(MCT)—When Michael Shuken recently bought his family’s first home, a four-bedroom in Los Angeles’ Mar Vista area, his adjustable-rate mortgage helped them stay on the pricey Westside.
For now, his interest-only loan costs him about 35 percent less per month than a 30-year fixed mortgage, he said. But he’ll have a much bigger monthly bill in 10 years, when the loan terms require him to start paying off principal at potentially high rates.
“What is going to happen if I can’t restructure my loan and extend it? Are interest rates going to be 7 percent, 8 percent?” the 43-year-old commercial real estate broker said. “The home is big enough for me to grow into. The question is, will I be able to?”
Adjustable-rate mortgages, which all but vanished during the housing bust, are again gaining popularity. Home prices and interest rates rose last year, and adjustable mortgages can help keep the monthly payment affordable—at least temporarily. Such mortgages offer a lower initial rate, but that rate can rise over time with market changes.
With interest rates expected to rise this year, the proportion of ARMs could increase further.
“Generally, as rates increase, ARMs become more popular,” said Guy D. Cecala, publisher of Inside Mortgage Finance.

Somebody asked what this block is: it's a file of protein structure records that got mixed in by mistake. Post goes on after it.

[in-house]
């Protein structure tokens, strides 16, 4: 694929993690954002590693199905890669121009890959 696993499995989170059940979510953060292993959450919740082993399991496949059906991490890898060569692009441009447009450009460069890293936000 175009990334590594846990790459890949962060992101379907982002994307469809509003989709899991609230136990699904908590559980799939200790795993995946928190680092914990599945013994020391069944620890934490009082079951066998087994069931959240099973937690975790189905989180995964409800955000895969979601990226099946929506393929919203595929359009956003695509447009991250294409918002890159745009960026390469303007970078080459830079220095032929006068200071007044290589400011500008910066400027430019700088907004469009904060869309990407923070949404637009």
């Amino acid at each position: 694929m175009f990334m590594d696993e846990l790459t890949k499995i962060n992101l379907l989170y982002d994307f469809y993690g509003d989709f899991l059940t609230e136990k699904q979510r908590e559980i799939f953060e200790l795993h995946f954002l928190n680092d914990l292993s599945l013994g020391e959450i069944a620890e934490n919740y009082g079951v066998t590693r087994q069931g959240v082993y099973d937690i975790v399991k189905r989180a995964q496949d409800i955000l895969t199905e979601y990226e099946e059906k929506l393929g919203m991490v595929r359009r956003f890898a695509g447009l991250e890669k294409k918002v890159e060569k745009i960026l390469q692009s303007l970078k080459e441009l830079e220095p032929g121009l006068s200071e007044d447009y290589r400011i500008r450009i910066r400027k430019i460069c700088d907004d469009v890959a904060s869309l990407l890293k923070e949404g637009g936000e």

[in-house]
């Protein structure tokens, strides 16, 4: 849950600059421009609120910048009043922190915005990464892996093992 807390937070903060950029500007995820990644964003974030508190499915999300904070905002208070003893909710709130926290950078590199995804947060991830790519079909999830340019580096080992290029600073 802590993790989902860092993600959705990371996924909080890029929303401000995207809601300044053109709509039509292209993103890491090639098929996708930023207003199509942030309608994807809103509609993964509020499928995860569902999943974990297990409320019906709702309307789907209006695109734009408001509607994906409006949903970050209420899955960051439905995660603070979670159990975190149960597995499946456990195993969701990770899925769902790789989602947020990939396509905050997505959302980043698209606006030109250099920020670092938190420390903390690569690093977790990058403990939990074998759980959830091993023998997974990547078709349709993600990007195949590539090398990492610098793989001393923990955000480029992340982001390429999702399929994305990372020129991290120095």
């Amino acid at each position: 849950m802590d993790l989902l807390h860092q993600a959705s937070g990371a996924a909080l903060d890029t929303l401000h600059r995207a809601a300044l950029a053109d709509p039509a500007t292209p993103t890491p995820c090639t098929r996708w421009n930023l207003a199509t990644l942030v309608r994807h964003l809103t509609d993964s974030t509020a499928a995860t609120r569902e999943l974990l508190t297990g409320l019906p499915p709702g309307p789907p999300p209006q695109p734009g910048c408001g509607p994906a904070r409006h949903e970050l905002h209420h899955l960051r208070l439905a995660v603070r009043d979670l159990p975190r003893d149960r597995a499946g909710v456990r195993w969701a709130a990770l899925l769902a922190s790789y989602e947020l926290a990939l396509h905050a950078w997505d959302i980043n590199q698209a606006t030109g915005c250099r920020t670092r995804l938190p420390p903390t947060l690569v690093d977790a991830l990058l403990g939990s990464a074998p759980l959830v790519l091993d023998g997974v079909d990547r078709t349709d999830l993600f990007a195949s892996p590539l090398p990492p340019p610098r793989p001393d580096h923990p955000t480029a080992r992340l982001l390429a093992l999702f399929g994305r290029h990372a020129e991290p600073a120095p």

Last week, lenders offered, on average, a 3.05 percent interest rate for a 5/1-year ARM — which means a borrower receives that rate for five years, before the loan starts to adjust annually with the market. That’s compared with 4.53 percent for a 30-year fixed loan, according to mortgage giant Freddie Mac.
Mortgage brokers say borrowers who plan to move after a few years, or those with considerable, but irregular, income could be well-suited for an ARM.
“A big percentage of my clients are freelance employees in entertainment,” Ciolino said. “So they are going job to job, and they are concerned with having a higher mortgage payment.”
ARMs have been most popular in some higher-priced communities. That’s a contrast to last decade’s housing bubble, when lenders flooded working-class communities with extremely risky mortgages. One such product — known as the option ARM — allowed borrowers to pay even less than the interest owed, swelling the size of the loan as unpaid interest was added on to principal.
Many borrowers who took such loans bet home prices would continue to rise, allowing them to easily refinance or sell before the first adjustment. Many got burned when home prices plummeted, preventing any refinancing.
It’s unclear whether such thinking has changed, but the loans have. The crash stung lenders as well, making them skittish about offering the riskiest products.